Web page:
By Paul Walton. First published in The Nanaimo Daily News, May 19, 2012
The Illuminated Heart: Perspectives on East-West Psychology and Thought by Jock McKeen & Ben Wong, 448 pages The Haven Institute Press. Available from The Haven and on amazon.com
Rudyard Kipling’s famous line “East is east, and West is west, and never the twain shall meet” has have worn thin over the years, but Jock McKeen and Ben Wong, in their new book, The Illuminated Heart, work toward mending it with new context.
To say The Illuminated Heart is an ambitious book is a bit of an understatement. McKeen and Wong want no less than to prove that line wrong, to show not only that East and West can meet, but that it’s vital they do.
Some readers may find this an intimidating book, but the further lines of Kipling hint at the reward for sticking with it: “But there is neither East nor West, Border, nor Breed nor Birth.” There comes alive something very human that is neither East nor West, and at the same time both, within The Illuminated Heart.
McKeen and Wong are best known as founders of The Haven on Gabriola Island. The Illuminated Heart is not an effort to sum up the educational theory of personal development they’ve developed over 42 years, but stands alongside those ideas. They seek no less than to demonstrate how a unity between East and West can inform lives on both sides of the Pacific for the better.
McKeen uses the word “audacity” to describe undertaking the project. Part of that audacity is that as Westerners he and Wong reinterpret Chinese philosophy and Classical Chinese Medicine back to the Chinese. They challenge the idea, for example, that Confucius was a rule-bound Mandarin and reveal empathy and awareness central his thinking.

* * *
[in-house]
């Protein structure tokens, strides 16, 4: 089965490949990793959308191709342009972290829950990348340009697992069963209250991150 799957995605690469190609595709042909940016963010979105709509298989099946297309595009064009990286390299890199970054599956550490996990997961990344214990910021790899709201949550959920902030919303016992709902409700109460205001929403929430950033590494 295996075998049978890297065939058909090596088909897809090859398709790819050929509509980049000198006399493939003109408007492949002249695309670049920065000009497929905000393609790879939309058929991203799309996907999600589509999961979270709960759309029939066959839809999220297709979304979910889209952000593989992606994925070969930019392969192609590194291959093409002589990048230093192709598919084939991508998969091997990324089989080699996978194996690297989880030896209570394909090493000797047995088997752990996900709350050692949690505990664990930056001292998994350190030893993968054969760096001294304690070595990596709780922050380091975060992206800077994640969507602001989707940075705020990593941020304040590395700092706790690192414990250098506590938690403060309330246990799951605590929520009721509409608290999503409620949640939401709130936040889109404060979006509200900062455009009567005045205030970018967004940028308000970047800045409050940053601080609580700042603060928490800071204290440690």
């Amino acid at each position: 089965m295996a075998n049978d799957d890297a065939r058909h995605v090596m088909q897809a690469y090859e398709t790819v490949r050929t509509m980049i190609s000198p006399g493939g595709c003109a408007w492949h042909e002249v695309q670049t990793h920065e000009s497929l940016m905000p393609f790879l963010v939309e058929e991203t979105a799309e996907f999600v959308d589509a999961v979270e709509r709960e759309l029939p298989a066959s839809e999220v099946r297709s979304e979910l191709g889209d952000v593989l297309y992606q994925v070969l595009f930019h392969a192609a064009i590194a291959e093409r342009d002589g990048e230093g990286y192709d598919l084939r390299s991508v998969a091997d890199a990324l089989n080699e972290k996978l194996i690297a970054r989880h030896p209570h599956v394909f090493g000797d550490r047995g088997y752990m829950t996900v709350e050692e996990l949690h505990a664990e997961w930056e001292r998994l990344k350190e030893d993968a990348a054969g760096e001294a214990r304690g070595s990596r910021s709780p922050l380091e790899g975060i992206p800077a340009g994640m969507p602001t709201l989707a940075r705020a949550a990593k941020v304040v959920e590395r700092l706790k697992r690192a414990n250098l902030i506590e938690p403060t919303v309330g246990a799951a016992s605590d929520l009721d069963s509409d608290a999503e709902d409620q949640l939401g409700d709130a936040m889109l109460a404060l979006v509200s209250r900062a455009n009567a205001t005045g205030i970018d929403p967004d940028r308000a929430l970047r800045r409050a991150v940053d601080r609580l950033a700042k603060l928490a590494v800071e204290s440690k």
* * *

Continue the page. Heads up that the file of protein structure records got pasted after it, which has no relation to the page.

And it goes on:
The book’s genesis is that for years friends in China had been asking them write such a book, said McKeen.
“I was always wanted to do something respectful for Chinese culture,” he said.
He describes how even Wong saw his ambitions for this book as bigger than both of them.
“I was trying to figure out how to get at this and Ben was saying, ‘It’s impossible’ and he was earnest about it.”
McKeen, who could be described as an avid Sinophile, describes his intention for The Illuminated Heart like this: “To respond to our friends in China, to engage in a legitimate and ongoing dialogue between Western scholarship and Eastern scholarship divorced from picayune politics and ridiculous characterizations of each other.”
One of the ideas at the core of their work since the 1970s is that thought divorced from feeling produces nothing meaningful.
Reuniting the two, they assert, is also central to linking Eastern and Western thought, since this division exists on both sides of the Pacific, though in different ways.
McKeen and Wong, very much aware of the political realities of China – and the West – subscribe to no moral agenda. That kind of moralizing, they believe, interferes with what they say is the only way of moving past power struggles of right and wrong; that is by listening to others with empathy.
McKeen cites Shawn Atleo, Grand Chief of the Assembly of First Nations, who they met at Vancouver Island University earlier this year, to illustrate the point.
“His grandma said to him that we need to learn to listen to each other, to see each other we have to start to listen. For us to see East and West, we have to start to listen to each other.”
But McKeen and Wong remain aware that this book does more than just explore ideas. Their distinction between power and strength, elaborated further in The Illuminated Heart, and their Dynamic Empathy Model, are calls to bring greater awareness into daily living.
Whether a person just reads parts of this book or absorbs it all, he says, The Illuminated Heart calls for action.
“If you want do something in life, find out what has meaning to you, what really are you interested in, pursue it with a passion, and then share it; and that will be a full life. It really doesn’t matter what it is,” says McKeen.